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Most women with early-stage breast cancer avoid extensive lymph node removal

Until now, it was unclear to what extent surgeons were following the recommendations of a landmark clinical trial published more than four years ago, known as the American College of Surgeons Oncology Group Z0011, or ACOSOG Z-11, trial. Those researchers reported that most early-stage breast cancer patients with tumor in their sentinel lymph node (the first draining node) who undergo lumpectomy do not benefit from surgical removal of the remaining lymph nodes in the underarm area, called completion axillary lymph node dissection (ALND). That study found no difference in cancer recurrence1 and five-year survival2 between patients who underwent ALND and those who did not but were monitored for recurrences…

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Research aims to reduce health care disparities

Gwendolyn P. Quinn, Ph.D., scientific director of the Survey Methods Core Facility at Moffitt, identified physicians largely operate under a, “don’t ask, don’t tell” policy that prohibits open and honest dialogue between doctor and patient about cancer risk. The study highlights that LGBTQI populations face barriers to health insurance such as when partnerships and marriages are not legally recognized; concerns about disclosure in a health care setting, discrimination, misconceptions, legal and financial barriers and the disenfranchised stress and distress of caregiving same-sex partners. …

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Concurrent chemoradiation treatment at high-volume facilities improves survival for NSCLC

Lung cancer is the leading cause of cancer related death in the US with 159,000 deaths and 224,000 diagnoses each year, with NSCLC accounting for 85% of the cases. The stage of lung cancer is determined based on the size of the tumor, the extent and location of lymph node involvement, and whether or not the tumor has metastasized to distant regions. Approximately one quarter of NSCLC cases are diagnosed at stage III, with only 25% of those patients surviving at least 5 years. …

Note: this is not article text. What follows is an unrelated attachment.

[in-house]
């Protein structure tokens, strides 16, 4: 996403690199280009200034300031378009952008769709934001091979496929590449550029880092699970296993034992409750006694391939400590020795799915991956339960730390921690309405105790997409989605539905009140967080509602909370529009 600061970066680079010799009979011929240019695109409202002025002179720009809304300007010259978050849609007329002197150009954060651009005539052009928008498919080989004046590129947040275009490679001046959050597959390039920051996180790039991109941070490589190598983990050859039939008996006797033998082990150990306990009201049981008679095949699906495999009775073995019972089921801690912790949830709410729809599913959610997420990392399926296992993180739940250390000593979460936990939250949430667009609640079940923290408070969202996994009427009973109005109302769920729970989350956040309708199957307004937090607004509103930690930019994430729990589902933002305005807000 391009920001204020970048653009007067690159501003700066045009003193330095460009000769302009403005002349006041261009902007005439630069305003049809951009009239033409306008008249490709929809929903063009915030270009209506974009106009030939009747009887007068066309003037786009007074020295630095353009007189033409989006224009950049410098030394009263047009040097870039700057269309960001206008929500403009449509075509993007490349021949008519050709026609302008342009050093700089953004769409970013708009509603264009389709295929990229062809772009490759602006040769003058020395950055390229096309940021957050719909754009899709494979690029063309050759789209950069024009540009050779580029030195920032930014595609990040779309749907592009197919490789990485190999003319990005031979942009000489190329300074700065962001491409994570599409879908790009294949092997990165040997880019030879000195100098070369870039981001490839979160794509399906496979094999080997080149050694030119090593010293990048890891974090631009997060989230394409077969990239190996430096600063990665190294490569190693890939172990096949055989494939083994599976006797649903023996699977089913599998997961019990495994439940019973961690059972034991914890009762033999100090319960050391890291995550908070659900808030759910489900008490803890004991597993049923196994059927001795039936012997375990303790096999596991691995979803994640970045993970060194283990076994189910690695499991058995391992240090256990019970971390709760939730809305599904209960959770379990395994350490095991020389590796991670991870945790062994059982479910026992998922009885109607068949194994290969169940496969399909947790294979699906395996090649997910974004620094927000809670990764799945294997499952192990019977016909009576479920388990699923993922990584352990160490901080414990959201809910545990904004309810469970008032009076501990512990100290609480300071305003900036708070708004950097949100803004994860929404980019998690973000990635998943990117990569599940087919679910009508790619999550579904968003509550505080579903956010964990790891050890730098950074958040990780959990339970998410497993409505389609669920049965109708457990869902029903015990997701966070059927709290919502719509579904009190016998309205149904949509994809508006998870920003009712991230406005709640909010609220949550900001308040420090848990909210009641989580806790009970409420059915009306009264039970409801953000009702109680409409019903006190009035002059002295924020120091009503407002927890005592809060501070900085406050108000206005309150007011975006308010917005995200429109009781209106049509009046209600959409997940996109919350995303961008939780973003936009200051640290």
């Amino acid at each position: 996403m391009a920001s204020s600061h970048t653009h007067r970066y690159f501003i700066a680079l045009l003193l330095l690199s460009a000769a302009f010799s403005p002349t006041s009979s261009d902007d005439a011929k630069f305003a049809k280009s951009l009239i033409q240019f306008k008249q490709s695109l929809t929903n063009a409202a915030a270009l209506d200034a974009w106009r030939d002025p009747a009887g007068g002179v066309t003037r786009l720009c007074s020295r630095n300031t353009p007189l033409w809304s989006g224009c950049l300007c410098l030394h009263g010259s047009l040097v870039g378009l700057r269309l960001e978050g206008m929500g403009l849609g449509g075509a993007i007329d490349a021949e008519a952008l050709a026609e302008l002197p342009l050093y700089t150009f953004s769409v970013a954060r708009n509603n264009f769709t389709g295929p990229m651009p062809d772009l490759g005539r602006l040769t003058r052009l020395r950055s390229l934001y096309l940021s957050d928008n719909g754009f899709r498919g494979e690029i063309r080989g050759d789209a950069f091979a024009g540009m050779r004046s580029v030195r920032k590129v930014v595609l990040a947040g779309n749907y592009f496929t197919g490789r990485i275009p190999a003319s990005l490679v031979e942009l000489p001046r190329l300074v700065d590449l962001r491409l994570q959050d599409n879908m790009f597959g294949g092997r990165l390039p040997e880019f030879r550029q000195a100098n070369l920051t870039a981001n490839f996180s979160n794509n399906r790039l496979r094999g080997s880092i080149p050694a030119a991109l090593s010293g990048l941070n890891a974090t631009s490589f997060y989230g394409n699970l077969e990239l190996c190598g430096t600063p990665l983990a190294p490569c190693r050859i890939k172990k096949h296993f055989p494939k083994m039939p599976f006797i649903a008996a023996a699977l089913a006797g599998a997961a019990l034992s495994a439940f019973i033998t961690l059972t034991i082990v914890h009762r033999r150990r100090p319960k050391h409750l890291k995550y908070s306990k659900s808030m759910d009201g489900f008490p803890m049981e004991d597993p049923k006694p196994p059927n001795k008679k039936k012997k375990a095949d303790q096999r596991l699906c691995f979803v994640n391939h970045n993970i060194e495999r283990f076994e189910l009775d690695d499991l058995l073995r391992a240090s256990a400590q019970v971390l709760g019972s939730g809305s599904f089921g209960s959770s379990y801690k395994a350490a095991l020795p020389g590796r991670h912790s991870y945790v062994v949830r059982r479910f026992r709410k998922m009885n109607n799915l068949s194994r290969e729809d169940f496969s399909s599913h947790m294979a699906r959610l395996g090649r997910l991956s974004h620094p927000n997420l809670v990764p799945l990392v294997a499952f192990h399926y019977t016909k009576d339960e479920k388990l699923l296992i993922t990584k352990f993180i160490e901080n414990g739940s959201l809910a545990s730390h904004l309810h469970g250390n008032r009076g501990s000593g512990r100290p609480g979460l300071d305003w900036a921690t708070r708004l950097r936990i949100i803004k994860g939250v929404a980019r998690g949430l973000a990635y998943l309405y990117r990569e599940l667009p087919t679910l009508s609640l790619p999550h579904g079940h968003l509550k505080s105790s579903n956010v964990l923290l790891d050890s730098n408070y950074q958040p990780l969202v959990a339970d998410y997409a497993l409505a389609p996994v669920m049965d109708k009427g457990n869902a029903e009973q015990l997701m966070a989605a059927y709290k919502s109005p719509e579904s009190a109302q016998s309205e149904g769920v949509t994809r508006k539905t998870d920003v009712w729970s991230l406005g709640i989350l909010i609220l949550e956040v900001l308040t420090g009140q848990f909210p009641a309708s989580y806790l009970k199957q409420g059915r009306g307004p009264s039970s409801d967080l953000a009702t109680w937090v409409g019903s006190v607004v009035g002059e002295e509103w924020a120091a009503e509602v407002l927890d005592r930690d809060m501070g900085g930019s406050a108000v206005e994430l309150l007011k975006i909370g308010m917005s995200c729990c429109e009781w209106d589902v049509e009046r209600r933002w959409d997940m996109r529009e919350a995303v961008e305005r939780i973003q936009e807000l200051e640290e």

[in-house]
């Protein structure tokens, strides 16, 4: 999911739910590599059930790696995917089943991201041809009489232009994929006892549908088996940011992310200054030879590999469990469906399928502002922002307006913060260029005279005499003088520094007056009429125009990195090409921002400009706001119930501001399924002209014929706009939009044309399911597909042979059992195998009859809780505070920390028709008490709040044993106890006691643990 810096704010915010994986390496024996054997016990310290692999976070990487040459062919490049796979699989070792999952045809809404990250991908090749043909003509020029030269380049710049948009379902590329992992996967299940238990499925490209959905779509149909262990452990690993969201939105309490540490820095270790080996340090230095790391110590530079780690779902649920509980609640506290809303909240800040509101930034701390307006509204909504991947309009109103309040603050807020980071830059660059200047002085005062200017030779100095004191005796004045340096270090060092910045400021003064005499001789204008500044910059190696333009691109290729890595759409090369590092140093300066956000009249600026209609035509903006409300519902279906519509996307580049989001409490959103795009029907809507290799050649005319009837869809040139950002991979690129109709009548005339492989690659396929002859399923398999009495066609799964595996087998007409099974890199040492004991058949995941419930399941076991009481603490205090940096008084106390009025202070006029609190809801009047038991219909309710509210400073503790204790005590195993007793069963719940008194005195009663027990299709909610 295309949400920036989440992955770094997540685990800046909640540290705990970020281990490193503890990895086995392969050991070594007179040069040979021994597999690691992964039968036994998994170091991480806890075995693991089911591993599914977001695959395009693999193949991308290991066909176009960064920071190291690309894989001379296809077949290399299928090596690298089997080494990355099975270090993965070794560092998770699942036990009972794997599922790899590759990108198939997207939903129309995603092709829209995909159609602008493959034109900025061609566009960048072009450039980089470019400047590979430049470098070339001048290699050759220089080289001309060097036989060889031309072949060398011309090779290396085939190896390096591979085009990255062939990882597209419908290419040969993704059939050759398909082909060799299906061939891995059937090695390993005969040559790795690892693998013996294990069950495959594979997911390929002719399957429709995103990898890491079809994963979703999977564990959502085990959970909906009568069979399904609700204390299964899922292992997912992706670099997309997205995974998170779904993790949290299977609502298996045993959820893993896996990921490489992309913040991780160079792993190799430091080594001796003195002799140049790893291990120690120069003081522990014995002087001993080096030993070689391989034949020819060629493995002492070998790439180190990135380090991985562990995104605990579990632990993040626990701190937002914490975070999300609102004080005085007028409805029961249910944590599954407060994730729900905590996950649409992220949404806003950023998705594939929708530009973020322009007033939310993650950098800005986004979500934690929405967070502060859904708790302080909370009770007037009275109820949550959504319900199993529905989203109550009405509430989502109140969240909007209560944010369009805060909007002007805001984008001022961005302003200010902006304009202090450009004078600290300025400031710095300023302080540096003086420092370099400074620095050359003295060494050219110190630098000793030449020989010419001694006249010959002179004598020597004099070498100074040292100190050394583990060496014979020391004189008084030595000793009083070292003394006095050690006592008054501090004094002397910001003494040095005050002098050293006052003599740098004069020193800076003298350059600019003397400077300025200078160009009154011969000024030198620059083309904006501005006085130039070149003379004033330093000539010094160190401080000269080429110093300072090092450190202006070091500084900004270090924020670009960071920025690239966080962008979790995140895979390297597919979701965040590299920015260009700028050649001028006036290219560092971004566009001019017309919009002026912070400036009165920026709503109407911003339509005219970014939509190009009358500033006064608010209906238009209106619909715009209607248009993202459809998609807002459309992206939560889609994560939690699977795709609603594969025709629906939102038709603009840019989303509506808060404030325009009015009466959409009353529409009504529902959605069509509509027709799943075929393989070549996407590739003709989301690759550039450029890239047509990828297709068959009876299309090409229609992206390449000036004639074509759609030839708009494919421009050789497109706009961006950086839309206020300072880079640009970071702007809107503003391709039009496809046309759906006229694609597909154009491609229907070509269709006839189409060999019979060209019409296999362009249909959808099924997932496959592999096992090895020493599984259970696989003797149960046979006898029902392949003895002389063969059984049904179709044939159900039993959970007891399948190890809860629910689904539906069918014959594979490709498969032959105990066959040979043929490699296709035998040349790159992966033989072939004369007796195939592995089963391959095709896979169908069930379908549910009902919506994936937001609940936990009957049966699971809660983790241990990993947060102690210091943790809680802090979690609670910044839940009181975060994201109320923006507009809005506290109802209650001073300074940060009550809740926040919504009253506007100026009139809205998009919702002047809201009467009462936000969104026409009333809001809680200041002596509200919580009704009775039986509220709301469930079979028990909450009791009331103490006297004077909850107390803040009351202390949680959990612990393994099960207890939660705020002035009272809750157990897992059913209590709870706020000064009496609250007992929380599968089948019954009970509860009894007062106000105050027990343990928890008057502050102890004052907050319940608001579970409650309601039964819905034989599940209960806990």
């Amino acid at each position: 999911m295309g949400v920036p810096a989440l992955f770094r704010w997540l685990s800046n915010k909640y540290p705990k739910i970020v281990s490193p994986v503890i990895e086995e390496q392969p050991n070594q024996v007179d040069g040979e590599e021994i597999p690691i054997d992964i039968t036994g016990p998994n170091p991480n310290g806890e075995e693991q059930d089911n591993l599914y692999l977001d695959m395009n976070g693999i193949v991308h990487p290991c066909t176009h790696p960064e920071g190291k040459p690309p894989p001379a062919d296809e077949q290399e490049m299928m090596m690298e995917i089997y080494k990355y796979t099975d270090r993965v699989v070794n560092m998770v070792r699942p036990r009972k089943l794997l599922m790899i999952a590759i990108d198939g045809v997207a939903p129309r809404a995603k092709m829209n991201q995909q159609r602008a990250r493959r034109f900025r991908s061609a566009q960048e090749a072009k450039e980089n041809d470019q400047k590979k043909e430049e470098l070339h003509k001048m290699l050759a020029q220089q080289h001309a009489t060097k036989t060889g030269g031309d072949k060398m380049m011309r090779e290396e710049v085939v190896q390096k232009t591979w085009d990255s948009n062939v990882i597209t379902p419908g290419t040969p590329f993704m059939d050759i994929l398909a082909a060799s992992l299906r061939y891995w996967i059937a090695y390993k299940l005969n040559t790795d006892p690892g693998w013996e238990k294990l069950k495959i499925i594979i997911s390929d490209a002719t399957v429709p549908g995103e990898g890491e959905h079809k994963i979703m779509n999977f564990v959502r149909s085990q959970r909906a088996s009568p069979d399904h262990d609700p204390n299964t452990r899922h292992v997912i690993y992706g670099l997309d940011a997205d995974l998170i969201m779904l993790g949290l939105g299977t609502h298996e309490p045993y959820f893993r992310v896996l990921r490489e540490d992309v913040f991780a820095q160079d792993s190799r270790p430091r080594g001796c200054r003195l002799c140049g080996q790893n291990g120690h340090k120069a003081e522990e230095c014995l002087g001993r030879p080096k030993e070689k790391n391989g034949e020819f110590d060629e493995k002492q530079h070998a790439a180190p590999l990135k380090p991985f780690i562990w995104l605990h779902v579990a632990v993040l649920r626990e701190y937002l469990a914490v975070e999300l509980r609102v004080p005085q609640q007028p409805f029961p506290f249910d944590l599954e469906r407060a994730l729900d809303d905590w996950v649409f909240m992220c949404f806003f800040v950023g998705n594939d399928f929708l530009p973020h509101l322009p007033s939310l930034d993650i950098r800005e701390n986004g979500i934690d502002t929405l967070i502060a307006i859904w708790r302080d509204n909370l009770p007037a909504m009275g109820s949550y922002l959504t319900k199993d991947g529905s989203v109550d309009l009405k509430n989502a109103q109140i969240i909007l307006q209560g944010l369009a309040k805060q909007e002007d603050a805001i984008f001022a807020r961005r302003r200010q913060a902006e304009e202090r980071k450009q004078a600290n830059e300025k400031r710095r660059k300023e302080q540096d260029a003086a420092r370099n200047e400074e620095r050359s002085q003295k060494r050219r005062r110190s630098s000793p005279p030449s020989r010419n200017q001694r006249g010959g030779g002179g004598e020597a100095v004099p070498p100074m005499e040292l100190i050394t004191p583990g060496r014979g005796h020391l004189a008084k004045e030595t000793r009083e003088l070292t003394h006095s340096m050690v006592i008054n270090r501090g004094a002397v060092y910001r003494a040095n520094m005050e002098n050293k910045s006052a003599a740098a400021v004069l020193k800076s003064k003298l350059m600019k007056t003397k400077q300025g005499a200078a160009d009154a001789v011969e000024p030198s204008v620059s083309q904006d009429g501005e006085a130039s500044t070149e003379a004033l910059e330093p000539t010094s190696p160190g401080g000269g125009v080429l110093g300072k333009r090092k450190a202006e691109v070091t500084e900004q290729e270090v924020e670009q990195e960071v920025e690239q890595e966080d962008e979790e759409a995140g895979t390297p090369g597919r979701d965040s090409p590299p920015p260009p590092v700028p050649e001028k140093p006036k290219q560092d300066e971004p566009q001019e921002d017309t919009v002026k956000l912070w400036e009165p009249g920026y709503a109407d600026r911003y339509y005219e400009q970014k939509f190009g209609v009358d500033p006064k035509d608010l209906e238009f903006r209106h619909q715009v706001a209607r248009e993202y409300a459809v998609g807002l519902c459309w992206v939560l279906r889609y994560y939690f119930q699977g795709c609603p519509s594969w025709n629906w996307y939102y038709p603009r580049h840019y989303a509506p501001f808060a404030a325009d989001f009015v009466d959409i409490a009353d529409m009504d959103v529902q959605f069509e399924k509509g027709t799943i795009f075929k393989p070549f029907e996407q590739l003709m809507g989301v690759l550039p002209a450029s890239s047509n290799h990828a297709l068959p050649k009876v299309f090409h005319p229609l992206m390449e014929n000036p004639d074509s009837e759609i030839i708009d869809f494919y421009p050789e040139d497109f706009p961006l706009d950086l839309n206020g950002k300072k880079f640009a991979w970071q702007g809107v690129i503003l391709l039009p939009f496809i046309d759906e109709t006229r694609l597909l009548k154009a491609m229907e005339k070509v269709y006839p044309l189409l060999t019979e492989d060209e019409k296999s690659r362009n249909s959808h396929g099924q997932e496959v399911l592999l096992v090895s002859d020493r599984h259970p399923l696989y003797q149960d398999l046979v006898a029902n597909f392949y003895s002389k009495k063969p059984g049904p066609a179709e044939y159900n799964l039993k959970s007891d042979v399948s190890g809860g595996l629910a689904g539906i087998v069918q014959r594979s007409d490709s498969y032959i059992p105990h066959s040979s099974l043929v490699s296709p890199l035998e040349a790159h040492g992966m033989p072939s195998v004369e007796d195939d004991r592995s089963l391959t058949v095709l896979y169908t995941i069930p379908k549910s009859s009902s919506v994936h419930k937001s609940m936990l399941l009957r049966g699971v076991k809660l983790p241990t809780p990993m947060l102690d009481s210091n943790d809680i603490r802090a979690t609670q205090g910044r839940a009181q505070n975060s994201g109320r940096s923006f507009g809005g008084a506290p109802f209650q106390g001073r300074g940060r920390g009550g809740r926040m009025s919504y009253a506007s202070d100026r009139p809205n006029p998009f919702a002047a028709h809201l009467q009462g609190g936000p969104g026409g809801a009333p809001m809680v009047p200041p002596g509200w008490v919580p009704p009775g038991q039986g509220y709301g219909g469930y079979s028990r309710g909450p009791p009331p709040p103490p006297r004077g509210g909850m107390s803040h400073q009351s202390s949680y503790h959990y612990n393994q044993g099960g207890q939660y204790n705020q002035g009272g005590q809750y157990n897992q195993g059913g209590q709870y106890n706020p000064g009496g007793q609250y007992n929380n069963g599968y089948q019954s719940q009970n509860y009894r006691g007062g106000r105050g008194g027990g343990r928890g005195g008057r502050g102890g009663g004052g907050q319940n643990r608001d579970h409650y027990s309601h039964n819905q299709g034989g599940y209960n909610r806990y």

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Geography matters: Imaging overuse seen for breast, prostate cancer in certain regions across the U.S.

Researchers from NYU Langone Medical Center and its Laura and Isaac Perlmutter Cancer Center, in a new retrospective study publishing online March 12th in JAMA Oncology, conclude that patients with low-risk prostate or breast cancer were more or less likely to receive inappropriate imaging during treatment, depending on the region of the country in which they received medical care. They examined medical records from 2004-2007 of 9,219 men with low-risk prostate cancer and 30,398 women with low-risk breast cancer, across 84 separate hospital referral regions (HRRs). …

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Lung cancer now leading cause of cancer death in females in developed countries

The finding is reported in Global Cancer Statistics, appearing in CA: A Cancer Journal for Clinicians, and a consumer-friendly companion publication, Global Cancer Facts & Figures 3rd Edition, both released on World Cancer Day. The reports rely on the worldwide estimates of cancer incidence and mortality produced by the IARC for 2012 in their GLOBOCAN series…

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Antiangiogenic treatment improves survival rates in animal model of ovarian cancer

Now research in an animal model finds that a novel combination therapy, which couples low-dose chemotherapy with an antiangiogenic treatment, resulted in better survival rates compared with standard therapy. Led by investigators at Beth Israel Deaconess Medical Center (BIDMC) and the University of Guelph, the findings show that the agent, 3TSR, not only led to tumor regression, but also improved tumor blood flow and enabled more efficient delivery of much smaller and less toxic doses of chemotherapy. The study currently appears online in The Journal of the Federation of American Societies for Experimental Biology (FASEB) and will be published in the February 2015 print issue. …

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